Through her undergraduate thesis project, Olivia Stewart (BSA’24) demonstrated that a common weed found in Saskatchewan—kochia—is a viable source of cellulose. Here she is pictured with kochia prior to processing. (Photos supplied by Olivia Stewart)

USask graduate grateful for experiences as a Schulich Leader

Olivia Stewart (BSA’24), who received a Schulich Leader Scholarship in 2020, graduated from USask with a Bachelor of Science in Agriculture degree (honours) during Spring Convocation in June 2024

By Shannon Boklaschuk

When University of Saskatchewan (USask) graduate Olivia Stewart (BSA’24) received a telephone call four years ago informing her that she was one of Canada’s newest Schulich Leaders, the good news came as a big surprise.

While Stewart had applied for the prestigious Schulich Leader Scholarship “with high hopes” of being selected, she didn’t “have a lot of expectations” about the outcome. However, in 2020, during the global COVID-19 pandemic, Stewart was thrilled to learn that she was the recipient of an $80,000 Schulich Leader Scholarship.

“There was initial excitement and shock, genuinely,” she said.

Through The Schulich Foundation, the Schulich Leader Scholarships are awarded to 100 entrepreneurial-minded high school graduates enrolling in a science, technology, engineering, or mathematics (STEM) undergraduate program at 20 partner universities in Canada, including USask. Recognizing the increasing importance and impact that STEM disciplines will have on the prosperity of future generations, businessperson and philanthropist Seymour Schulich established the scholarship fund in 2012 to encourage the best and brightest students to become Schulich Leader Scholars: the next generation of entrepreneurial-minded technology innovators.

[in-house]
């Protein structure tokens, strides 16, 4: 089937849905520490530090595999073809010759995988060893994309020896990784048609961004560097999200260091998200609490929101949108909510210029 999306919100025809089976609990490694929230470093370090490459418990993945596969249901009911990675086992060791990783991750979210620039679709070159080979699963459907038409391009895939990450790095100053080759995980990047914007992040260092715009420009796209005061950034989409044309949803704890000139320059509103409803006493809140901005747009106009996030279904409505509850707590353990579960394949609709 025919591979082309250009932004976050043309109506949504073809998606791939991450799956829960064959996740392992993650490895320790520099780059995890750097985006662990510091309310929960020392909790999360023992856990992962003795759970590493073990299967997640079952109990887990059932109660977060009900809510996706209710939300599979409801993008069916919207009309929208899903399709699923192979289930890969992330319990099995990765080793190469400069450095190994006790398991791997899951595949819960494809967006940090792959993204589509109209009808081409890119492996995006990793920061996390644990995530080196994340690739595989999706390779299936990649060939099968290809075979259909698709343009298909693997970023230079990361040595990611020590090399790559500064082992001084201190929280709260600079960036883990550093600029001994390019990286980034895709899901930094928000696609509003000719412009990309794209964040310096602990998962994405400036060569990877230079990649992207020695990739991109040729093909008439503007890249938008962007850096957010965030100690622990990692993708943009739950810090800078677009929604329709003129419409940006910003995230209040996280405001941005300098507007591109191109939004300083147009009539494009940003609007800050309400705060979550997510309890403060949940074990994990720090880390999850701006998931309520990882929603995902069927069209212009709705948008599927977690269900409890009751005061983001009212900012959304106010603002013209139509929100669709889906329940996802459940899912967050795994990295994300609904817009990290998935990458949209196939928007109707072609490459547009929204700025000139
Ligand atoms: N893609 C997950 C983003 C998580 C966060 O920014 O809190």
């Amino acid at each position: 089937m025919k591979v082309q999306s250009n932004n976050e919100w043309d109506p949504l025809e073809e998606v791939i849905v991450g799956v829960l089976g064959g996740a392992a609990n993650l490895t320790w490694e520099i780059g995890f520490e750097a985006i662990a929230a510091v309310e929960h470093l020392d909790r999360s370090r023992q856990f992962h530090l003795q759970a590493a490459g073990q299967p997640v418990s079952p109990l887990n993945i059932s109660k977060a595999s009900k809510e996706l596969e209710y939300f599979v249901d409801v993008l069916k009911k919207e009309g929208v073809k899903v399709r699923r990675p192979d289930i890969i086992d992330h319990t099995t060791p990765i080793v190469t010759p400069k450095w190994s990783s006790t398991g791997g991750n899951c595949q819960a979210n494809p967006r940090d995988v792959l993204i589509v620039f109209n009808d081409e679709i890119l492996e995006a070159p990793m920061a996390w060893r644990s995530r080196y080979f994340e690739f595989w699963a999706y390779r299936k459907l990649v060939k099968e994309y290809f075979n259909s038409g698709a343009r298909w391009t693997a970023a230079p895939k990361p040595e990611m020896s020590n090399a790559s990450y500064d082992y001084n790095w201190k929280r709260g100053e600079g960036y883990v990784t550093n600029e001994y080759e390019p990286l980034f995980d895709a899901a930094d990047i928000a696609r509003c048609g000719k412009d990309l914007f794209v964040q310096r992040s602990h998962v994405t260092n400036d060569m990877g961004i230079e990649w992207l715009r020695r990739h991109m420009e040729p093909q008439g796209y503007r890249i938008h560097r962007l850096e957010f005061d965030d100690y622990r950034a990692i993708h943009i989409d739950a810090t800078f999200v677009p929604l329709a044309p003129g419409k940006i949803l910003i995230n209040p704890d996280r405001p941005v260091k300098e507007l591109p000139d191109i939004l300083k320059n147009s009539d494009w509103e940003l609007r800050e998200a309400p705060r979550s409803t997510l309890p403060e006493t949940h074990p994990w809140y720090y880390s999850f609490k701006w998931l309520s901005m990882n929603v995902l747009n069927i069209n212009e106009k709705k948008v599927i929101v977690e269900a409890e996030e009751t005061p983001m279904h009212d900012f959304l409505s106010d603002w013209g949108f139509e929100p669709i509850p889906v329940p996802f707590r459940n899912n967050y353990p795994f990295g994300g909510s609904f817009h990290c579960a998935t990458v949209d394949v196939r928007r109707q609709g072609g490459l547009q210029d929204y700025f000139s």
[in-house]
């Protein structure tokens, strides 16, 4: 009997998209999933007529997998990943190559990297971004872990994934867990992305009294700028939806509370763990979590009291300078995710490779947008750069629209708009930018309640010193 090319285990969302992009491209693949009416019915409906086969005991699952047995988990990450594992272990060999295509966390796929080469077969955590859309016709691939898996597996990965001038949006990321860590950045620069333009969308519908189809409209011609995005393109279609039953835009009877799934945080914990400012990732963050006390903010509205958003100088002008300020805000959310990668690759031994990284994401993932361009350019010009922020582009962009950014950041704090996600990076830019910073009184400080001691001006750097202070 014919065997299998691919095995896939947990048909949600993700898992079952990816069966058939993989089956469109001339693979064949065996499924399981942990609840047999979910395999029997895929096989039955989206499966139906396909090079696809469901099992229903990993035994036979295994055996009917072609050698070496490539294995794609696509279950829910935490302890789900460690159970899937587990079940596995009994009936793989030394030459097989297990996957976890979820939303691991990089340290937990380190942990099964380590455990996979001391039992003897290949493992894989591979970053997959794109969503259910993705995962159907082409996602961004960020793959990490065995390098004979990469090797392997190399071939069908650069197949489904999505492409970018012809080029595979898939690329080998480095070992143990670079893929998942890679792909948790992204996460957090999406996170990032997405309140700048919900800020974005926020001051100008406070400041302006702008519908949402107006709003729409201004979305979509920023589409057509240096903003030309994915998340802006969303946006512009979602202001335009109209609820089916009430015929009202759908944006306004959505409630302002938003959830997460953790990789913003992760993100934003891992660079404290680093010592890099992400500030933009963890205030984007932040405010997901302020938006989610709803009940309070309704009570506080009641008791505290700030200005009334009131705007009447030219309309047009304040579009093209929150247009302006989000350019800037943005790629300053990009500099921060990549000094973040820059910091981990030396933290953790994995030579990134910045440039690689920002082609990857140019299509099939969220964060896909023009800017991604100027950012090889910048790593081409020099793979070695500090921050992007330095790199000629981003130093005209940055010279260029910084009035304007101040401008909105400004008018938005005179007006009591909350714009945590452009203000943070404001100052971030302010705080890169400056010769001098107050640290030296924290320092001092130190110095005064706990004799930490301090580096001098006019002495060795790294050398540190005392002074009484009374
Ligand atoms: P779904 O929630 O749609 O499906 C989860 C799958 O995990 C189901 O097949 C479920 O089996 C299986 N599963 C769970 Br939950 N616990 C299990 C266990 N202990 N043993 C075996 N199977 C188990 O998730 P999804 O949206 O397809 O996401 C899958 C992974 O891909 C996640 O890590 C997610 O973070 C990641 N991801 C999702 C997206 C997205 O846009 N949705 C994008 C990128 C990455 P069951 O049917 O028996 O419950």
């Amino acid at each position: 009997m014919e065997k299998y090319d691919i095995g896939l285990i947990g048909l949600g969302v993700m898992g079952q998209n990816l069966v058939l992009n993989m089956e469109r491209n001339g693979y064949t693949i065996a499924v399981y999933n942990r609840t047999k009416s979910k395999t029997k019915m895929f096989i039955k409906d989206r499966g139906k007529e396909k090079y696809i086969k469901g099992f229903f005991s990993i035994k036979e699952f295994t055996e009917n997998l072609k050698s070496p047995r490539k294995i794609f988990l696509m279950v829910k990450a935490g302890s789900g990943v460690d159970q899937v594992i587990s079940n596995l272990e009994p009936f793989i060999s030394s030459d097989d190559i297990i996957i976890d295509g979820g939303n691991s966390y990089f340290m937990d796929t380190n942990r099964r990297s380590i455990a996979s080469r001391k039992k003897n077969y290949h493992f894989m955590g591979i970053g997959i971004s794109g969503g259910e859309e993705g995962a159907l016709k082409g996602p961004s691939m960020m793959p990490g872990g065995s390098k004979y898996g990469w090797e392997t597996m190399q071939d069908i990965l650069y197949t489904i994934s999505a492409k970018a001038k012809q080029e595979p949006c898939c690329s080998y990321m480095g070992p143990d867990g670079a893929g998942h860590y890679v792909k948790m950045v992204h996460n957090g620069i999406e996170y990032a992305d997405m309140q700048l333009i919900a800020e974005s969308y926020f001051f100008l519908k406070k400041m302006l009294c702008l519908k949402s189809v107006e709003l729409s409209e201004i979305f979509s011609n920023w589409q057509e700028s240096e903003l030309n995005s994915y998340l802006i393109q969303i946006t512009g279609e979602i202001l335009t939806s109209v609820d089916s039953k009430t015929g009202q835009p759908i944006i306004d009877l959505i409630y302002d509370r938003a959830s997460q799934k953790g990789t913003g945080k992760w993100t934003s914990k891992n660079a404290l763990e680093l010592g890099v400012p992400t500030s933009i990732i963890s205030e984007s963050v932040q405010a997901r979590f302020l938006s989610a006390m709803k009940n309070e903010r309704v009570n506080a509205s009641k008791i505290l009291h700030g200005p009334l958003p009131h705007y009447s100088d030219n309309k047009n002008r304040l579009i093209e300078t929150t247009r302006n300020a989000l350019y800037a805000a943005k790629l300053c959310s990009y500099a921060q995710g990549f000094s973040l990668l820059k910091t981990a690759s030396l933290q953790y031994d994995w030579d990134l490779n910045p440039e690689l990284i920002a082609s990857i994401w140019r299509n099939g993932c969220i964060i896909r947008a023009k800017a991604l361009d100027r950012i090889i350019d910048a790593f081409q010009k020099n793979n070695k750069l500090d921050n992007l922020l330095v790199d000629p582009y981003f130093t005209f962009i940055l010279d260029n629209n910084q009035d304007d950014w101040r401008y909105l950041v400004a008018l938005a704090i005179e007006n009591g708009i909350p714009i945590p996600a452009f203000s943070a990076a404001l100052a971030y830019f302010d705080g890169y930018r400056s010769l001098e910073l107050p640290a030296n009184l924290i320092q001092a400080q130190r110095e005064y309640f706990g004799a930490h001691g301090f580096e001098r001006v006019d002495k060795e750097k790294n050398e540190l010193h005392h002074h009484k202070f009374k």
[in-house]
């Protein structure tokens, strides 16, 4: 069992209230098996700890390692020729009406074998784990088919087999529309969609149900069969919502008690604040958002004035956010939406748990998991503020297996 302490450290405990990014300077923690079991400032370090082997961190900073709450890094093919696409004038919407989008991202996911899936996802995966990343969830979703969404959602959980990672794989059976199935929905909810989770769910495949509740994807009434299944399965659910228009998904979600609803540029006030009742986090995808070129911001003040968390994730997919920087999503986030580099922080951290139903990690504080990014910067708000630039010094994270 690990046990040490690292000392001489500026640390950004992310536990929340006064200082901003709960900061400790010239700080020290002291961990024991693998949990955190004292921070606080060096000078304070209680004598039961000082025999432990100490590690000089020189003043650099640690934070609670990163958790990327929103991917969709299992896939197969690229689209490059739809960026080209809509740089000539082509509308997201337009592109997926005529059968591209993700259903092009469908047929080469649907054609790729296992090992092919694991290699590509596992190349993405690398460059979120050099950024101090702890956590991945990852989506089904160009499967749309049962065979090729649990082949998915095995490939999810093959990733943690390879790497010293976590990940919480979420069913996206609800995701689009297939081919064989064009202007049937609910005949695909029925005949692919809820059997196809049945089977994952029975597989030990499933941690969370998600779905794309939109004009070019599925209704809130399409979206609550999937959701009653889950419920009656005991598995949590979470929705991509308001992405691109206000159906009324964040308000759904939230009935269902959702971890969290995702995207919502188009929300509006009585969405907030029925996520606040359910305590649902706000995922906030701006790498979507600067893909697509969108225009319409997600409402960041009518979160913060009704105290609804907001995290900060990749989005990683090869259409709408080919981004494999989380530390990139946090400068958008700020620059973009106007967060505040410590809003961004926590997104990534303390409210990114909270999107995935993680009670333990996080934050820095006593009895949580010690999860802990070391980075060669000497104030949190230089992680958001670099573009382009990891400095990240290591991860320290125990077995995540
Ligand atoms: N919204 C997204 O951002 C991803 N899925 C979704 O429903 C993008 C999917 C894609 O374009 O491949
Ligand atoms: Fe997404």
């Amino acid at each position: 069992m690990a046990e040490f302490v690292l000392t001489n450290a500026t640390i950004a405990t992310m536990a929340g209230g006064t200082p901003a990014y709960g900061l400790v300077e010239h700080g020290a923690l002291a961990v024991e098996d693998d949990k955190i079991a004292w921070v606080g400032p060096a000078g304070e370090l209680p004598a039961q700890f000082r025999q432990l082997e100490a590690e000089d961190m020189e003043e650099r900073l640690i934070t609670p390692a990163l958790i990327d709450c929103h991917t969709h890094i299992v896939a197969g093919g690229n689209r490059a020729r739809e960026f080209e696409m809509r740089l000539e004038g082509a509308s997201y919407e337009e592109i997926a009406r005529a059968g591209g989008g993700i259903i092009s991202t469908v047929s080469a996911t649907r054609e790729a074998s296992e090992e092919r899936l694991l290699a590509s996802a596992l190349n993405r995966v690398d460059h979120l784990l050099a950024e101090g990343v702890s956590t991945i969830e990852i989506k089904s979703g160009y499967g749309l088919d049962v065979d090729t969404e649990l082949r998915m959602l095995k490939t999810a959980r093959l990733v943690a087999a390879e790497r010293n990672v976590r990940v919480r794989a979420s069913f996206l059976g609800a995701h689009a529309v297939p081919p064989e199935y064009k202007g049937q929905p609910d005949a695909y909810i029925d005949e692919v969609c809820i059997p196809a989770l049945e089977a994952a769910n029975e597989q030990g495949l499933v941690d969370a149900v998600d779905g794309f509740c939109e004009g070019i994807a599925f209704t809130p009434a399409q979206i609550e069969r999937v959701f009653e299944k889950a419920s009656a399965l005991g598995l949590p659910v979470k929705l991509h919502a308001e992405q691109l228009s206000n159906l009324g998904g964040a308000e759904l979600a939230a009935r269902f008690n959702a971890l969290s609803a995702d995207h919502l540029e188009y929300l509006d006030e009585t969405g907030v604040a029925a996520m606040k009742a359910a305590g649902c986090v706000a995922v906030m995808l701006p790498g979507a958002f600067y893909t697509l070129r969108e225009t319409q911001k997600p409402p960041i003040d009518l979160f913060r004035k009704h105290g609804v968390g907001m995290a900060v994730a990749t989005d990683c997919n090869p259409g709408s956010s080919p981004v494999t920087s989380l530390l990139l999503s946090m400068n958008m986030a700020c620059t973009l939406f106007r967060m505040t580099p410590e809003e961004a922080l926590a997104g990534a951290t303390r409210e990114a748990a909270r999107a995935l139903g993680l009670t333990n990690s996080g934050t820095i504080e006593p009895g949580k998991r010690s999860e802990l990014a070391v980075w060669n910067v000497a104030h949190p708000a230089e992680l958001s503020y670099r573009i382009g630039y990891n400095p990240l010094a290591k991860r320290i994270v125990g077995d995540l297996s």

Currently, half of the awards are valued at $120,000, for engineering scholarships, and half are valued at $100,000, for science and math scholarships. Every high school in Canada can nominate one graduating student each year to apply for the scholarship.

Stewart, who is from Toronto, Ont., graduated high school from Pearson College in Victoria, B.C., before moving to Saskatoon and enrolling at USask. She was selected for the Schulich Leader Scholarship for her outstanding academic achievements in science and innovation in creating her first aquaponics system with a 20-gallon tank. To further her knowledge in the area, as a high school student she volunteered for a local company to learn more about large-scale aquaponics operations.

During USask’s Spring Convocation in June 2024, Olivia Stewart received a Bachelor of Science in Agriculture (honours) degree in agricultural biology, with a minor in agribusiness.

Stewart began her studies at USask in the College of Arts and Science in the fall of 2020 and then transferred to the College of Agriculture and Bioresources. Nearly four years later, during USask’s Spring Convocation in June 2024, Stewart received her Bachelor of Science in Agriculture (honours) degree in agricultural biology, with a minor in agribusiness.

Walking across the stage at Merlis Belsher Place to receive her degree was a proud moment for Stewart and her family members, who travelled to Saskatoon to attend the Convocation ceremony.